That’s not to deny we need social relationships with others for friendship and an enriching life, but I have always endeavoured to have friends and relationships with others where I can be myself, without proscription. This of course has been very difficult over my life, having being told or advised all too often as well as criticised and condemned for somehow being innately ‘wrong’ for the choices I made, not just about my work and career, but about marriage, having children, my family and certain friends who were unable to accept our relationships as “toxic”. I felt unable to be myself, warts and all. As I got older, it became far easier to dispense with these friendships as I much preferred my own company and conversations with myself to superficially indulge in sociable chit-chat that only negated me.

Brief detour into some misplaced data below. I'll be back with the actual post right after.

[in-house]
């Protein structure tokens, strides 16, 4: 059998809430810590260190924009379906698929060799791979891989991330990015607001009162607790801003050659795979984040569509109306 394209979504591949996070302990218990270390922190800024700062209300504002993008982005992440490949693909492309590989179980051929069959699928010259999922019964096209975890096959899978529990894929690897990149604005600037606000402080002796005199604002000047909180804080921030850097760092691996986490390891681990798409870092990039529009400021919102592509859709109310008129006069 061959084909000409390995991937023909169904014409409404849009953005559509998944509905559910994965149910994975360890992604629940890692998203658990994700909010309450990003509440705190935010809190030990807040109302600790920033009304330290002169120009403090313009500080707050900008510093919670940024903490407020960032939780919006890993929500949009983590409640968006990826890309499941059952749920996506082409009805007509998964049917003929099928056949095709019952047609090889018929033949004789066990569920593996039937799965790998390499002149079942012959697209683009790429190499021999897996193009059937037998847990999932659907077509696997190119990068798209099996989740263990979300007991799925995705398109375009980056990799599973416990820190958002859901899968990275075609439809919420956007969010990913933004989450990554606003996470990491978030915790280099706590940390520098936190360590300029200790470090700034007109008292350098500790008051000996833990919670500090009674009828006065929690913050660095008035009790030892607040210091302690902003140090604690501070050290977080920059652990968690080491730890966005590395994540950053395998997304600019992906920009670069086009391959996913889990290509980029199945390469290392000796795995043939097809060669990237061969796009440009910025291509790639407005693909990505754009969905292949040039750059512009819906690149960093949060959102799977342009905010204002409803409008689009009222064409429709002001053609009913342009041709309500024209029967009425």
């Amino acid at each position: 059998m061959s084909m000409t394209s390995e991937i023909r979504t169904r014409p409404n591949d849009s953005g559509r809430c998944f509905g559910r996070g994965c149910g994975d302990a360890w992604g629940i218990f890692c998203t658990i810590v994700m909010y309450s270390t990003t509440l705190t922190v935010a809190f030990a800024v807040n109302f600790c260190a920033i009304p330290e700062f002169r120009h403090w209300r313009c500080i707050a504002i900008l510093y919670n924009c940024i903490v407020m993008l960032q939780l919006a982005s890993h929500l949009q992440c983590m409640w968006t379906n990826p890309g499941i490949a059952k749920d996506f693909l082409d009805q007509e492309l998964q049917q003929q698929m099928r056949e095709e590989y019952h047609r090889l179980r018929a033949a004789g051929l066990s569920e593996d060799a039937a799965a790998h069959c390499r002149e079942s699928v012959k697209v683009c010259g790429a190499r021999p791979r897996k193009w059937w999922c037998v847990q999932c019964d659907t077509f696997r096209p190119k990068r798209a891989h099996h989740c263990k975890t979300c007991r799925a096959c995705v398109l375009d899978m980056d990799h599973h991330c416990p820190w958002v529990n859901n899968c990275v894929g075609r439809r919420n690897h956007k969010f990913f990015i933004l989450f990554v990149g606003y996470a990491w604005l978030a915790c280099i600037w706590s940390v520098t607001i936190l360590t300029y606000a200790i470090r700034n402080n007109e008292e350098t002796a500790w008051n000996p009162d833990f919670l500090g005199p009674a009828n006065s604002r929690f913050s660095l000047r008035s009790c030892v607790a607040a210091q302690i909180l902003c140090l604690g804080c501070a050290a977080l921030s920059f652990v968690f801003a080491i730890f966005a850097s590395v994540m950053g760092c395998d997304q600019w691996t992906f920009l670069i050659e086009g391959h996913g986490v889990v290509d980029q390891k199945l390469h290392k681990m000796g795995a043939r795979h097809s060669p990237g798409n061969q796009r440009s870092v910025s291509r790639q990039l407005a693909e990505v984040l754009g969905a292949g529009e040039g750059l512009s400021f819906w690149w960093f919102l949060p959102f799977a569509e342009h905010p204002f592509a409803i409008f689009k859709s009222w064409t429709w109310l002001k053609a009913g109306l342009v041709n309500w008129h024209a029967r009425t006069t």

Research I’ve read attests that wanting sameness, albeit without conscious understanding of what that can mean for self, can foster a range of not just serious mental health problems, but also precipitate physical illness too. People don’t seem particularly happy being the same yet they continue to want to be and even more disturbing is that these people then project this need for sameness, irrespective of evidenced facts, onto those around them. Family members, the medical community and so-called friends too often think they know what’s best for you despite their own unhappiness, albeit unrecognised, even denied. Their comfort is then oft found in relationships that are a shallow sham, dangerous drugs, over-eating, excessive alcohol and popping pills. Sadly too through Facebook,. Twitter and Instagram et al.